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Meeting the challenge of service intangibility: Are Top universities more innovative in the design of their homepages?. Iris Vilnai-Yavetz Sigal Tifferet Department of Business Administration Ruppin Academic Center ISRAEL. The Art & Science of Service V Conference

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Meeting the challenge of service intangibility: Are Top universities more innovative in the design of their homepages?

Iris Vilnai-Yavetz

Sigal Tifferet

Department of Business Administration

Ruppin Academic Center

ISRAEL

The Art & Science of Service V Conference

June 17-19, 2009, Bentley University, Waltham, MA, USA

© Iris Vilnai-Yavetz – yavetzir@ruppin.ac.il


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Theoretical background

Meeting the challenge of service intangibility

“Services marketing professionals are confronted with the problem of how to communicate the intangible qualities of a service” (Mittal, 1999).

© Iris Vilnai-Yavetz – yavetzir@ruppin.ac.il


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Theoretical background

Service as a product

Service as a theater

Services Marketing Mix

  • Product

  • Price

  • Place

  • Promotion

  • People

  • Process

  • Physical evidence

(Booms & Bitner, 1981)

© Iris Vilnai-Yavetz – yavetzir@ruppin.ac.il


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Theoretical background

SERVQUAL Model

Tangibles

Reliability

Responsiveness

Assurance

Empathy

(Parasuraman, Zeithaml, & Berry, 1985)

© Iris Vilnai-Yavetz – yavetzir@ruppin.ac.il


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Research context

Research context - Why Internet?

The Internet offers many advantages to organizations interested in promoting their services. (Rust and Kannan, 2002).

Since Internet web sites serve as initial (or only) contact points, between the customer and the company, clients' perceptions of the company are likely to be derived from their perceptions of the site(Gao, 2005).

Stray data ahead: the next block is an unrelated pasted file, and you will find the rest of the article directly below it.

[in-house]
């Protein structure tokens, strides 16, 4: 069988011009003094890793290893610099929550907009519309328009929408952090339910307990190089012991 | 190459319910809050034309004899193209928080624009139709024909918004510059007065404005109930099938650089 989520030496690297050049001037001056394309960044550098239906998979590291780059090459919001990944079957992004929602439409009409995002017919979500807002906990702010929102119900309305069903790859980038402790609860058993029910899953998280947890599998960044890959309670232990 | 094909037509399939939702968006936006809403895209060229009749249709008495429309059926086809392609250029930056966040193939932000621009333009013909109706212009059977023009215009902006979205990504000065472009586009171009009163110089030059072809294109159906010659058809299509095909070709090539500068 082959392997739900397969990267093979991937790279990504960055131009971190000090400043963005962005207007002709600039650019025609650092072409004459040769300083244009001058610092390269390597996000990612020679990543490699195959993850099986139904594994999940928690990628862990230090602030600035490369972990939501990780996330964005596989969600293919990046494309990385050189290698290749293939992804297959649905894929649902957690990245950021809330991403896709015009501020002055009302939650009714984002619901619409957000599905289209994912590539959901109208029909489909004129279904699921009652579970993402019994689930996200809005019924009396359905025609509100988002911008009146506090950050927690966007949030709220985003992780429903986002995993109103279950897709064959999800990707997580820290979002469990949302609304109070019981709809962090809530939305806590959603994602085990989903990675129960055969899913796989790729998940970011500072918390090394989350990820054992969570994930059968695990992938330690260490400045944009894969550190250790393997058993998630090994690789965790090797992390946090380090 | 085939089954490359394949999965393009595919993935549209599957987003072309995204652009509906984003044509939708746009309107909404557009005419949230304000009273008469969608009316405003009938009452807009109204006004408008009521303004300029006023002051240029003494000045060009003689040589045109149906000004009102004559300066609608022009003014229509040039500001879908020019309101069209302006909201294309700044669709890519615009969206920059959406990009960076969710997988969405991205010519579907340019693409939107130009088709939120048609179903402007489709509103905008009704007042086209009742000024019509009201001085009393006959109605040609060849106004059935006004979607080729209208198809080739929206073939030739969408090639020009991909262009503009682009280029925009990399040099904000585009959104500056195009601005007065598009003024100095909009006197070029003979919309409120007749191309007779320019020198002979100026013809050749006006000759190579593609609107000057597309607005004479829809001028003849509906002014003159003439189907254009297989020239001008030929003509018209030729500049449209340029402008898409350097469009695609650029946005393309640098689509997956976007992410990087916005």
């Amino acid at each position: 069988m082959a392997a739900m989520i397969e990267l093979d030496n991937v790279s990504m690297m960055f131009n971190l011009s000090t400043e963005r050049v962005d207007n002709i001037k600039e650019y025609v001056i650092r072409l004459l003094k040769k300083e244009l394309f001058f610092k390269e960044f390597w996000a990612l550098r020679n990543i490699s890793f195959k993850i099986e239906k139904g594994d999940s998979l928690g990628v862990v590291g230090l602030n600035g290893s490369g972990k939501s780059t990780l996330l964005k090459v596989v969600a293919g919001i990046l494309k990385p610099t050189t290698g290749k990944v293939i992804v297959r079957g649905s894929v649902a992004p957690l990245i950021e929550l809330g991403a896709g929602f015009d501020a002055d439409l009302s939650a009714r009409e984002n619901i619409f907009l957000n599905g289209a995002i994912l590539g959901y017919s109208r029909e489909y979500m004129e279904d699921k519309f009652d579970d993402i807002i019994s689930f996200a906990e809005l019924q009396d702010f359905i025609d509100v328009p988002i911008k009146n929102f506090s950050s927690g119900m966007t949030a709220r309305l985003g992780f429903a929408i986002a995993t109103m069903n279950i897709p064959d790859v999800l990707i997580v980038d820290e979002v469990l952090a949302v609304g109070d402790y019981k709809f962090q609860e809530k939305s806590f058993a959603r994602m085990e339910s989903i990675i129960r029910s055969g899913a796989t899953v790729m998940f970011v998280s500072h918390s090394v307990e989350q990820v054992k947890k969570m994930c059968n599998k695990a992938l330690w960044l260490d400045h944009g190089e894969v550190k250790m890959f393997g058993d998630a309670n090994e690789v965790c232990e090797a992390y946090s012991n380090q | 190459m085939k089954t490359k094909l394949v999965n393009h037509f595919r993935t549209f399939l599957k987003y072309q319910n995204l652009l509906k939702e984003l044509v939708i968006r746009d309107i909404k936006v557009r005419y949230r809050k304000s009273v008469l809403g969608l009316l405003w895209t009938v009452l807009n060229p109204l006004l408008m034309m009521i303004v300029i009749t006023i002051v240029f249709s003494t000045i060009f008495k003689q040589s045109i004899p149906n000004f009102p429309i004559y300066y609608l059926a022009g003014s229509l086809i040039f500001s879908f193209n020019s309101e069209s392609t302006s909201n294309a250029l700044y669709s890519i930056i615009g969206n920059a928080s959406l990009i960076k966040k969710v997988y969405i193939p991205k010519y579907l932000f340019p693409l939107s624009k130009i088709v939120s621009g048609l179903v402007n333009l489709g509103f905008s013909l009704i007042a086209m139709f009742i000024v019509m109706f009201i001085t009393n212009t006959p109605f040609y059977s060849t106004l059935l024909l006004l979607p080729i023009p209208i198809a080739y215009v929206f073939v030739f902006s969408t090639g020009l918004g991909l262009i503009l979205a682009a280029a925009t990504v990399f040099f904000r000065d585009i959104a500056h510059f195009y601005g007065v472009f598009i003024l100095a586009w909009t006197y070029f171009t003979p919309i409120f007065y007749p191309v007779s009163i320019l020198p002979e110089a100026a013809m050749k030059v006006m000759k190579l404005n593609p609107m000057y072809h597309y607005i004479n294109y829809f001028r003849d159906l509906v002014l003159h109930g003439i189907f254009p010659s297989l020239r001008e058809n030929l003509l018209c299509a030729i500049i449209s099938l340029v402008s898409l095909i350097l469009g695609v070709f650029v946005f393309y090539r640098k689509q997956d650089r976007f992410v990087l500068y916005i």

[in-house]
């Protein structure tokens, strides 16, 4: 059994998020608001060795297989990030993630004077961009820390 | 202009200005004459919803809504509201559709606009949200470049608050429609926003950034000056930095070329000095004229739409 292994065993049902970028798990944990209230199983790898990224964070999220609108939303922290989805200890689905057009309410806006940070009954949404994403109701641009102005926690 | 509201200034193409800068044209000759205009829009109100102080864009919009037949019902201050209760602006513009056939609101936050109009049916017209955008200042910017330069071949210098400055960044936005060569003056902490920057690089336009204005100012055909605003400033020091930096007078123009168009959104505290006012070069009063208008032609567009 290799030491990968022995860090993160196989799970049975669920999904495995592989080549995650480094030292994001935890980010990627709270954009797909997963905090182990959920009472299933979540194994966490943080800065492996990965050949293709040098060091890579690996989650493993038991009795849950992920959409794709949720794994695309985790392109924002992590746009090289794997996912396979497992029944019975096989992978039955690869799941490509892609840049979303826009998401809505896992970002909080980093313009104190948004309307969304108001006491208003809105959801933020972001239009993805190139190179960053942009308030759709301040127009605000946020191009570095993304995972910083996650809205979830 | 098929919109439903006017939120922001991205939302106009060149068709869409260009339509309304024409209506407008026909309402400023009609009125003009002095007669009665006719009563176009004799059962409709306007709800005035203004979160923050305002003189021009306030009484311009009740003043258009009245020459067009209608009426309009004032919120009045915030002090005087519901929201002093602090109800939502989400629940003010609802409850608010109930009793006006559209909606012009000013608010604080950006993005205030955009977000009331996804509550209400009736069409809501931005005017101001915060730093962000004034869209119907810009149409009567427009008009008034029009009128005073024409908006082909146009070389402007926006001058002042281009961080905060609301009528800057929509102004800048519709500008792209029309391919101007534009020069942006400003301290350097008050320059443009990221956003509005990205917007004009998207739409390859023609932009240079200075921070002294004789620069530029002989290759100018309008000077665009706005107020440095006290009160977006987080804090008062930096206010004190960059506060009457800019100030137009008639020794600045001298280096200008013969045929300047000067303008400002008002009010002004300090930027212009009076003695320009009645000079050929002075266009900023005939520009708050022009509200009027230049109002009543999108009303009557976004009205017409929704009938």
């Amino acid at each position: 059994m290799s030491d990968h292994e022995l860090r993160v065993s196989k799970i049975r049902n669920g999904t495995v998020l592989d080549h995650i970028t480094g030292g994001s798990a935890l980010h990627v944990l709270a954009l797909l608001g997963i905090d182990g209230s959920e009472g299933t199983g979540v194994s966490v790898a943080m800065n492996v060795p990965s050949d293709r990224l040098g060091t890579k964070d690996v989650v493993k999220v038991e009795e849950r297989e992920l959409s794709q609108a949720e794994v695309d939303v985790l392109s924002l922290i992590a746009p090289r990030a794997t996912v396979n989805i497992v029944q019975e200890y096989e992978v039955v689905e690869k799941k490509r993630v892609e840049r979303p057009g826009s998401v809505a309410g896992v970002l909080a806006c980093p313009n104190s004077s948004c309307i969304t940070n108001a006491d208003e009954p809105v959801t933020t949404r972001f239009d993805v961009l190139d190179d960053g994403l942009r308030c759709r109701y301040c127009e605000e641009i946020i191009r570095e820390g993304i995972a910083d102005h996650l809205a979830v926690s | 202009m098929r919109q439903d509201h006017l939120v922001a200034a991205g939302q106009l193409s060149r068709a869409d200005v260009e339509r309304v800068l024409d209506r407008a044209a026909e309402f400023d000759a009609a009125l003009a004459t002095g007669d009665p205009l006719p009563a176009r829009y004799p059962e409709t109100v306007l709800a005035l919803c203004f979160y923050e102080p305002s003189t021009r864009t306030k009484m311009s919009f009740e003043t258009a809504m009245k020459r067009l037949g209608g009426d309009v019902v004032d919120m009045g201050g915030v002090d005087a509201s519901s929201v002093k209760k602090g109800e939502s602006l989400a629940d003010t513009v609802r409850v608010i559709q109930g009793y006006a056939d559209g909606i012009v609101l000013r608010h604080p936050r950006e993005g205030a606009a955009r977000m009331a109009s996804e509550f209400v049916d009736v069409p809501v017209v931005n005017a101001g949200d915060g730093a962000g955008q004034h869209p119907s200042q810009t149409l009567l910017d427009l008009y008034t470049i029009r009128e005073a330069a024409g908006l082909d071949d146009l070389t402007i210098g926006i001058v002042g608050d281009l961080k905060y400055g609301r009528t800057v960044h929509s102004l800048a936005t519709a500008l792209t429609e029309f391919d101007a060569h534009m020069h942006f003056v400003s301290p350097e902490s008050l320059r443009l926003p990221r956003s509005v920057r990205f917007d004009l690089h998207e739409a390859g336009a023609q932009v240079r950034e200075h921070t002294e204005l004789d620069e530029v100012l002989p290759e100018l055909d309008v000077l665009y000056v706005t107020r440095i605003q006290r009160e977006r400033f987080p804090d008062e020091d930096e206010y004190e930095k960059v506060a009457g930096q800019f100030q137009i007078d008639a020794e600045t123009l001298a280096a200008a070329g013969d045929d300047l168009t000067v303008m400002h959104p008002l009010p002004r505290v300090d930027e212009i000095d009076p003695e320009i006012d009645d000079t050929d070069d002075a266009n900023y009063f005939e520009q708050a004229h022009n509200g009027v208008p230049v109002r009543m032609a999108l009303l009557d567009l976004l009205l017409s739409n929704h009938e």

© Iris Vilnai-Yavetz – yavetzir@ruppin.ac.il


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Research context

Research context -Why academic services?

  • The client and the organization choose each other.

  • ‘High involvement’ services.

  • Academic institutions deal with a young, literate, and innovative audience, which actively consumes Internet services (Mechitov et al., 2001).

© Iris Vilnai-Yavetz – yavetzir@ruppin.ac.il


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Research background

Previous Research

Customer reactions are higher/better in response to academic homepageswith imagesthan in response toacademic homepageswithout images.

These reactions are higher/better in response to academic homepages with photos of buildings(exteriors or interiors) than in response to homepages withphotos of people(lecturers and students).(Vilnai-yavetz & Tifferet, 2009)

© Iris Vilnai-Yavetz – yavetzir@ruppin.ac.il


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Research objectives

Research objectives

1. Describe and characterize the academic homepages of the top 500 universities.

2. Answer the question - are images in academic homepages used in the way recommended by Vilnai-yavetz & Tifferet (2009)?

3. Answer the question - are top universities more innovative than good universities, in the design of their homepages?

© Iris Vilnai-Yavetz – yavetzir@ruppin.ac.il


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Method

Method

  • A preliminary survey of the web sites of the top 100 academic institutes in the world (Top100 list, 2005), for validity and reliability reasons.

  • A survey of the homepages of the world's top 500 academic institutes (Top500 list, 2007)

  • Research variables: type of images (e.g., students, buildings), colors and hues, technologies used (e.g., flash, video), functional features (e.g, search, RSS), information services (e.g., news, weather), etc.

© Iris Vilnai-Yavetz – yavetzir@ruppin.ac.il


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Method

Method – coding process

  • Seven teams -- two judges in each -- appraised the homepages.

  • Among these judges were 4 IT professionals, 2 industrial designers, 4 business managers who operate their firm's website, and 4 business administration students.

  • Each judge rated the amount of images, images content, dominant colors and hues, menu options, etc.

  • Five teams were assigned 100 homepages each.

© Iris Vilnai-Yavetz – yavetzir@ruppin.ac.il


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Method

Method - reliability

Reliability - 3 measures:

1) A preliminary survey of the web sites of the top 100 universities was conducted in 2008. After collecting the data of the current - top 500 – survey, reliability was measured using a comparison of the results of the two surveys.

2) Every homepage was appraised by two team members who discussed the data and reached agreement before coding.

3) Two additional teams independently appraised 20 homepages each out of every 100, resulting in the reexamination of 200 of the 500 homepages. Inter-judge reliability was checked using Cohen's Kappas and correlations.

© Iris Vilnai-Yavetz – yavetzir@ruppin.ac.il


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Method

Method

  • Data about Total Quality Score of universities was taken from: (Top500 list, 2007, http://www.arwu.org/rank/2007/ARWU2007TOP500list.htm)